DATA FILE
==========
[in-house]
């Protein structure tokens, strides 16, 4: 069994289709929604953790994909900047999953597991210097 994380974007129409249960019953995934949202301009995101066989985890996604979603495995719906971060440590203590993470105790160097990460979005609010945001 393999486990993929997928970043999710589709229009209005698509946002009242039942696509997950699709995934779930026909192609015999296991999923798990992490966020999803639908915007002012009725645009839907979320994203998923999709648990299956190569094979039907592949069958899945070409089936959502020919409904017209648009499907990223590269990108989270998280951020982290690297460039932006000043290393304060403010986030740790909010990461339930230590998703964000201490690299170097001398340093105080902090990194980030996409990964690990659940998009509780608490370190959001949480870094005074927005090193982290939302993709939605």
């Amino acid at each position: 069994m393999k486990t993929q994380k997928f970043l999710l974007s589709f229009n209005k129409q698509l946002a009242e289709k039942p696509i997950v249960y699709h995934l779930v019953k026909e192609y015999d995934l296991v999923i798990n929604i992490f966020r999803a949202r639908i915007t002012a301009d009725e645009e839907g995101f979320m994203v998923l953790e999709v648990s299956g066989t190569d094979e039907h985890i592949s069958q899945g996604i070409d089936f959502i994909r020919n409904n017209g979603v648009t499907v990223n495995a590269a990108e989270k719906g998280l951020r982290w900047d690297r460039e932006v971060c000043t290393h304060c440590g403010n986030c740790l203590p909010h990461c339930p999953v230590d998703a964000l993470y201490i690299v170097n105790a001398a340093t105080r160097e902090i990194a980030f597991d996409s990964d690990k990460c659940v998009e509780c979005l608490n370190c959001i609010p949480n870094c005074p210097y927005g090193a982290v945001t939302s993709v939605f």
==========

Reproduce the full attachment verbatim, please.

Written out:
[in-house]
């Protein structure tokens, strides 16, 4: 069994289709929604953790994909900047999953597991210097 994380974007129409249960019953995934949202301009995101066989985890996604979603495995719906971060440590203590993470105790160097990460979005609010945001 393999486990993929997928970043999710589709229009209005698509946002009242039942696509997950699709995934779930026909192609015999296991999923798990992490966020999803639908915007002012009725645009839907979320994203998923999709648990299956190569094979039907592949069958899945070409089936959502020919409904017209648009499907990223590269990108989270998280951020982290690297460039932006000043290393304060403010986030740790909010990461339930230590998703964000201490690299170097001398340093105080902090990194980030996409990964690990659940998009509780608490370190959001949480870094005074927005090193982290939302993709939605």
């Amino acid at each position: 069994m393999k486990t993929q994380k997928f970043l999710l974007s589709f229009n209005k129409q698509l946002a009242e289709k039942p696509i997950v249960y699709h995934l779930v019953k026909e192609y015999d995934l296991v999923i798990n929604i992490f966020r999803a949202r639908i915007t002012a301009d009725e645009e839907g995101f979320m994203v998923l953790e999709v648990s299956g066989t190569d094979e039907h985890i592949s069958q899945g996604i070409d089936f959502i994909r020919n409904n017209g979603v648009t499907v990223n495995a590269a990108e989270k719906g998280l951020r982290w900047d690297r460039e932006v971060c000043t290393h304060c440590g403010n986030c740790l203590p909010h990461c339930p999953v230590d998703a964000l993470y201490i690299v170097n105790a001398a340093t105080r160097e902090i990194a980030f597991d996409s990964d690990k990460c659940v998009e509780c979005l608490n370190c959001i609010p949480n870094c005074p210097y927005g090193a982290v945001t939302s993709v939605f």